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California Wildfires Are 'All Combining into One' as Firefighters Seek Containment


Firefighters watch from their fire trucks as wildfires continue to burn, Oct. 12, 2017, near Calistoga, Calif.

Wildfires raging in California's wine country are "all combining into one," Napa County's fire chief said Friday as firefighters faced more dry, windy conditions and the death toll rose to 32.

Fire Chief Barry Biermann said he's teaming up with the state's fire protection agency to set up containment lines in "priority spots" in order to keep the fires from spreading.

He said firefighters gained some ground Friday but could face challenging conditions in the coming days as low humidity and high winds are expected to return.

"Today, the weather is cooperating, but we are going to go back into red flag again," he said. "And that's going to be an issue that we will have to keep a close eye with low humidities and potentially wind for the next couple of days."

Late Friday, officials announced that Governor Jerry Brown and U.S. Senators Dianne Feinstein and Kamala Harris were scheduled to tour on Saturday the destruction in Sonoma County.

A California Fire Department forester inspects damage at homes destroyed by fires in Santa Rosa, California, Oct. 12, 2017.
A California Fire Department forester inspects damage at homes destroyed by fires in Santa Rosa, California, Oct. 12, 2017.

California Department of Forestry and Fire Protection Chief Ken Pimlott says firefighters made gains against the wildfires overnight. He said thousands of additional firefighters have poured into California in the last 24 hours, and said more than 9,000 people are fighting several major fires.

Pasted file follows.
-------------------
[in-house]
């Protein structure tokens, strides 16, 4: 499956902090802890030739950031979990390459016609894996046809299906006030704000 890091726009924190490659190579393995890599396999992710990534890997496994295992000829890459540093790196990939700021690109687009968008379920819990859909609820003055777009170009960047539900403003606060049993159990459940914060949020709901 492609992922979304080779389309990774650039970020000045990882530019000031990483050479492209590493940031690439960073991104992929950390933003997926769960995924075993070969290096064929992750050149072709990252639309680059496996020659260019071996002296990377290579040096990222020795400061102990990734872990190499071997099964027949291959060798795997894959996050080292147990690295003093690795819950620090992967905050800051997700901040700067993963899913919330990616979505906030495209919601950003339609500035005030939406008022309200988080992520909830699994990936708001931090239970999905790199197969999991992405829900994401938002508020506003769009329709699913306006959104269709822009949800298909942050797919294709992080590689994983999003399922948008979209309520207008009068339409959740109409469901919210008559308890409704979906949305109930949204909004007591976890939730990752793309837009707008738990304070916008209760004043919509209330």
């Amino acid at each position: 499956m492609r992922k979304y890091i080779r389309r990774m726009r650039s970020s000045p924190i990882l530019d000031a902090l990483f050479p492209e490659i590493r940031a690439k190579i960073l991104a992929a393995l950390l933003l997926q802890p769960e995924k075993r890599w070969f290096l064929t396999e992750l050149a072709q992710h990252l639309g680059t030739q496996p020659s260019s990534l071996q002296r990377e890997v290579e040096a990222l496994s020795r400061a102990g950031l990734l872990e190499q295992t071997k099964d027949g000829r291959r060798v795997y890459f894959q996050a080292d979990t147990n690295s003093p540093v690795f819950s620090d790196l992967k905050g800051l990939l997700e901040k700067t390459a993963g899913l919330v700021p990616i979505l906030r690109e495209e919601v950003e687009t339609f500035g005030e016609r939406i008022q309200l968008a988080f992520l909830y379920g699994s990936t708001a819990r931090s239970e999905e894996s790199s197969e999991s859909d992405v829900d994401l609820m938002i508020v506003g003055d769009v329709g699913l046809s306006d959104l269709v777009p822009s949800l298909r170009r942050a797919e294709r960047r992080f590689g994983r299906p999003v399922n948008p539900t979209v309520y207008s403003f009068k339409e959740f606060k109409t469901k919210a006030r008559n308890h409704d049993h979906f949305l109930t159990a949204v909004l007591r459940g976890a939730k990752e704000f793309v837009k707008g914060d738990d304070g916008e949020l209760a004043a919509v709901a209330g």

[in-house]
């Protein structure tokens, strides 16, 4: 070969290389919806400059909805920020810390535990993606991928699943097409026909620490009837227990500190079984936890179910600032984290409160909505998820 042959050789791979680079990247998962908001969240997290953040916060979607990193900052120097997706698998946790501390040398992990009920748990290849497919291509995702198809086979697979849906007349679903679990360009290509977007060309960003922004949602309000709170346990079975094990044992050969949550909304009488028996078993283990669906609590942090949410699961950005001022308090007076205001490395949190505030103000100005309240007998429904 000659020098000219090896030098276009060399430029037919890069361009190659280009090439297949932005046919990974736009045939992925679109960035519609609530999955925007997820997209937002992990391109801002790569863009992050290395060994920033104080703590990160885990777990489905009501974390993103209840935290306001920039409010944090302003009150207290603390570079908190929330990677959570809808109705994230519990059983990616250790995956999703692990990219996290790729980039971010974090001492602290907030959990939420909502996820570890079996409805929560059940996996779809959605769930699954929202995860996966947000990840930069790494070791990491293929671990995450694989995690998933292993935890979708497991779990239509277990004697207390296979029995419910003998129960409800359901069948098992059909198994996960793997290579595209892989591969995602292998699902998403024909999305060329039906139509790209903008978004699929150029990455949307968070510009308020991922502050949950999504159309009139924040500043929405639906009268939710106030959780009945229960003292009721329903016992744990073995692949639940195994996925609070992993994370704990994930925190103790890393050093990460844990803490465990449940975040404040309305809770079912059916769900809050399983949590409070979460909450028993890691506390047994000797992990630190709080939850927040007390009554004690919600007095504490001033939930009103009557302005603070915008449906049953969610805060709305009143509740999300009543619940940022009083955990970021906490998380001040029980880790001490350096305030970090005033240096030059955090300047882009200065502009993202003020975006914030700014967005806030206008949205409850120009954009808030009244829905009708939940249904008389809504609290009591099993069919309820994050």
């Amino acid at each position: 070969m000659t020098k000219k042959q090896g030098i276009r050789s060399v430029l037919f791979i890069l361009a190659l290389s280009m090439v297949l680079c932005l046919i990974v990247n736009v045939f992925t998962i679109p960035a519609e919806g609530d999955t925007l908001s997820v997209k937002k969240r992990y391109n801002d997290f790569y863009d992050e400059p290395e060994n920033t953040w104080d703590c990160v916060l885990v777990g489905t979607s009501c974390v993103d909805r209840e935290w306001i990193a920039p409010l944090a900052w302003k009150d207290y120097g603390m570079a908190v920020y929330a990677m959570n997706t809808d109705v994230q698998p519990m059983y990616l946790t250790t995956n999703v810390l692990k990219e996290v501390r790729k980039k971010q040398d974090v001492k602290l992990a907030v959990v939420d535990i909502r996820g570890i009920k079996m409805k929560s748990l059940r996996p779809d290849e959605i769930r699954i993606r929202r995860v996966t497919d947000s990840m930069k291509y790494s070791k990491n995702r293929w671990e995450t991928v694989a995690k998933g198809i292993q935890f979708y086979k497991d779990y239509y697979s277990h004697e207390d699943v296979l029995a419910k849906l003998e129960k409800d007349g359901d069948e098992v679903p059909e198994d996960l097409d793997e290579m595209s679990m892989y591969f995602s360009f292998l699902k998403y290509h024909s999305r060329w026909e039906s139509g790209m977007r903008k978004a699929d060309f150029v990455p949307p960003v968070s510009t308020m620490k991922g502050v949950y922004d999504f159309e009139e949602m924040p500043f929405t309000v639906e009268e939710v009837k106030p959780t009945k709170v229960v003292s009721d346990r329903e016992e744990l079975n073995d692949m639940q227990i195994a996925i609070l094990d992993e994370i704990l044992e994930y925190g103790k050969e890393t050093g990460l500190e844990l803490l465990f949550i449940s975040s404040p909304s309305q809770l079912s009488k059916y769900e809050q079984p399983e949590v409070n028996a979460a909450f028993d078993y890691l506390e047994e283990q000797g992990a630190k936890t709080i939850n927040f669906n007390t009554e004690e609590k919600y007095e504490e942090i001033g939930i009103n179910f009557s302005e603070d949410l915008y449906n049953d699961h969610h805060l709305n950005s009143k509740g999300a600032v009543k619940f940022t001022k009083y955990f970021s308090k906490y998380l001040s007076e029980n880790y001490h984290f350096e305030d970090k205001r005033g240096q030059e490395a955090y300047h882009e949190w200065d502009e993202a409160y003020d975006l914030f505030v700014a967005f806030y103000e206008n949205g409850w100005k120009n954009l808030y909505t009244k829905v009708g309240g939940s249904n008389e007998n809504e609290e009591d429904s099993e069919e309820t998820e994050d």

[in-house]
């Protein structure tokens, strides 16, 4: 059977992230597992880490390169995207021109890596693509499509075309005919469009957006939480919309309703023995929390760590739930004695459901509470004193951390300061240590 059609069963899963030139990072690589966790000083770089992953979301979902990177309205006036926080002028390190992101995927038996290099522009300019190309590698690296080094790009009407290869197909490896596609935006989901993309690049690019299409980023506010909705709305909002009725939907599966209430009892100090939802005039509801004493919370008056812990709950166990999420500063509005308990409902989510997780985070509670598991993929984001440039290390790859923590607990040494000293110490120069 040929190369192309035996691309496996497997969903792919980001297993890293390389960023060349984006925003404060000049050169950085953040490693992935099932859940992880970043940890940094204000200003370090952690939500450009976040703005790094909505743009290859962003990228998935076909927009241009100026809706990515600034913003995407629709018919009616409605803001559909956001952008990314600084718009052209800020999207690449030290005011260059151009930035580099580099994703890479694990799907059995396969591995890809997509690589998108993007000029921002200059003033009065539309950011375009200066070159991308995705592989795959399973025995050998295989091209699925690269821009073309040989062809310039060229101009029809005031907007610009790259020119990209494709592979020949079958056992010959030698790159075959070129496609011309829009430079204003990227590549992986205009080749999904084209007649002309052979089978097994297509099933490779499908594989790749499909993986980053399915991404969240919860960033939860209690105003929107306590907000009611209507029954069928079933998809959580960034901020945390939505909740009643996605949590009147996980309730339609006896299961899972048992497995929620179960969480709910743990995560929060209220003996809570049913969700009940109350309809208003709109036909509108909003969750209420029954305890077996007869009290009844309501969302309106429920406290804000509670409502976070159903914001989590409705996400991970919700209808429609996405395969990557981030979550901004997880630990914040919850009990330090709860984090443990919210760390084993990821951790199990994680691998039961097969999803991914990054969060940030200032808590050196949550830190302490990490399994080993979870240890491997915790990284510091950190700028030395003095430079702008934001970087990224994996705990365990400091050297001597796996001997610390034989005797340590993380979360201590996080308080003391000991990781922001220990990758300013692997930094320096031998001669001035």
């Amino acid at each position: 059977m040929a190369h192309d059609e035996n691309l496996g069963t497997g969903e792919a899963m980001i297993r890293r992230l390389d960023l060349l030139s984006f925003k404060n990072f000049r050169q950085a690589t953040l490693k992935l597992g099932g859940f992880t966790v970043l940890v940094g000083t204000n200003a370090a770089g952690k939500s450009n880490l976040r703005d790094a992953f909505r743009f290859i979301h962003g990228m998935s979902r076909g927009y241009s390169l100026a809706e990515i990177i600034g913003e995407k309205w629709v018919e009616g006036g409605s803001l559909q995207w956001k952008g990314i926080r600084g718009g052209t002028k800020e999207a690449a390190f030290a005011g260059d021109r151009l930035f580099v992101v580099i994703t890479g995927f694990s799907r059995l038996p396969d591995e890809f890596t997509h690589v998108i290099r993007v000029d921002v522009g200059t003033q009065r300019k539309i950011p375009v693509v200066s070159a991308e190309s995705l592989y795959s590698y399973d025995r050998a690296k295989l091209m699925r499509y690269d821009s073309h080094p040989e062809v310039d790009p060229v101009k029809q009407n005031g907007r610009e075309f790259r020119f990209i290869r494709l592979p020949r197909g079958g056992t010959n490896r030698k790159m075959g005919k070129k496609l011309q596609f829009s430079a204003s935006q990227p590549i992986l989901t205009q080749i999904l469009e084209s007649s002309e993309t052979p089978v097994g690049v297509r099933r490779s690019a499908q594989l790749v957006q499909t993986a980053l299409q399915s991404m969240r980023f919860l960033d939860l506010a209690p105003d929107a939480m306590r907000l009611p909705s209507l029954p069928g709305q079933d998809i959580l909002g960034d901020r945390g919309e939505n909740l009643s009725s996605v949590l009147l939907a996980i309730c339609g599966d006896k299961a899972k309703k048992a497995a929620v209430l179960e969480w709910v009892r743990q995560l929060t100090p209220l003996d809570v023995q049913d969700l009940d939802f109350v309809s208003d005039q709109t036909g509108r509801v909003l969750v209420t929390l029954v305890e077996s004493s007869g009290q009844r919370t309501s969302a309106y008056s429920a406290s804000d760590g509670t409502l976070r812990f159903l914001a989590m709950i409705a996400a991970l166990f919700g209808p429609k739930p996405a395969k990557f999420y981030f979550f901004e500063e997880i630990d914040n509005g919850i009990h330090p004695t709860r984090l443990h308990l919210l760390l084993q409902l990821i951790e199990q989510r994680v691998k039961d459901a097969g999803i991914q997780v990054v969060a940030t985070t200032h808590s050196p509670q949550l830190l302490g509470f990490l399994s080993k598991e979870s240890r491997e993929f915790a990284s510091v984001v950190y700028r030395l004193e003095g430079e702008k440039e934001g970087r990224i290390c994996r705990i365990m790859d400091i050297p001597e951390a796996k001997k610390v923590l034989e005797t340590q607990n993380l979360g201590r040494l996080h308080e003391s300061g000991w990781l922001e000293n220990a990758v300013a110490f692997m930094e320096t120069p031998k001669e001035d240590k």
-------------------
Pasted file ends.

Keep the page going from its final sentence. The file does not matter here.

The firefighters have come from other parts of California, and as far away as Canada and Australia.

Pimlott said two of the biggest fires in Sonoma and Napa countries are at least 25 percent contained.

All that remains of some neighborhoods are a few blackened chimneys, charred trees and burned-out cars.

The fires north of San Francisco have killed 32 people since Sunday, while no one has yet heard from nearly half of the 900 people officially listed as missing.

Sonoma County Sheriff Sgt. Dave Thompson says officers recovered bone fragments Friday from one person at a mobile home park that was destroyed by fire in Santa Rosa. He said there is a "high probability" they'll find more.

Rescue workers are using cadaver-sniffing dogs to search for bodies, which Thompson calls "very tedious work."

Sonoma County Sheriff Robert Giordano said identifying fire victims is going to be hard.

"We have found bodies that are almost completely intact and we have found bodies that are nothing more than ash and bones. One of the ways we make IDs in those cases is through medical devices ... where there is a piece of metal left from somebody's surgery, like a hip replacement with an ID number on it."

Pope Francis sent a telegram of condolence Friday for those who have lost loved ones to San Francisco Archbishop Salvatore Joseph Cordileone and Los Angeles Archbishop Jose Gomez. He offered his "heartfelt solidarity and his prayers for all those affected by the disaster."

About 17 wildfires are burning across a region spanning more than 750 square kilometers, which includes some of northern California's world famous vineyards and wineries. At least 5,700 homes and businesses have been destroyed.

The strong dry Santa Ana winds that blow down from the mountains every late summer and early fall are creating conditions that make the fires spread easily.

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